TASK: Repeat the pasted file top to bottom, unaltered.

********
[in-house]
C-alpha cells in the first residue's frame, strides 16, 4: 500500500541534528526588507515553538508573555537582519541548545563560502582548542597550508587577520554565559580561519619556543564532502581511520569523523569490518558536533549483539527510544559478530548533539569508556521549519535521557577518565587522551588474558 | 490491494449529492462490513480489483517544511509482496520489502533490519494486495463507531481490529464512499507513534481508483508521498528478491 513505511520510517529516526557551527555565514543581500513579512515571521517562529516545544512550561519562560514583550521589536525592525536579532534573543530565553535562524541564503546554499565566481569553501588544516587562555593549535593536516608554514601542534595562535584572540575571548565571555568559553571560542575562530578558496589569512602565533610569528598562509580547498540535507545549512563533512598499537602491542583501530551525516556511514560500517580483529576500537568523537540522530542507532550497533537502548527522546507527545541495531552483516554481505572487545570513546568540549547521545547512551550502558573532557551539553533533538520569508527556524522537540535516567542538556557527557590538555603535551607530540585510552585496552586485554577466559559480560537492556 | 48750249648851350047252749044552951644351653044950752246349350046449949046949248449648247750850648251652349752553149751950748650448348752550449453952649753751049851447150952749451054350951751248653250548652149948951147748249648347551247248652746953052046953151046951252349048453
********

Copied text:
[in-house]
C-alpha cells in the first residue's frame, strides 16, 4: 500500500541534528526588507515553538508573555537582519541548545563560502582548542597550508587577520554565559580561519619556543564532502581511520569523523569490518558536533549483539527510544559478530548533539569508556521549519535521557577518565587522551588474558 | 490491494449529492462490513480489483517544511509482496520489502533490519494486495463507531481490529464512499507513534481508483508521498528478491 513505511520510517529516526557551527555565514543581500513579512515571521517562529516545544512550561519562560514583550521589536525592525536579532534573543530565553535562524541564503546554499565566481569553501588544516587562555593549535593536516608554514601542534595562535584572540575571548565571555568559553571560542575562530578558496589569512602565533610569528598562509580547498540535507545549512563533512598499537602491542583501530551525516556511514560500517580483529576500537568523537540522530542507532550497533537502548527522546507527545541495531552483516554481505572487545570513546568540549547521545547512551550502558573532557551539553533533538520569508527556524522537540535516567542538556557527557590538555603535551607530540585510552585496552586485554577466559559480560537492556 | 48750249648851350047252749044552951644351653044950752246349350046449949046949248449648247750850648251652349752553149751950748650448348752550449453952649753751049851447150952749451054350951751248653250548652149948951147748249648347551247248652746953052046953151046951252349048453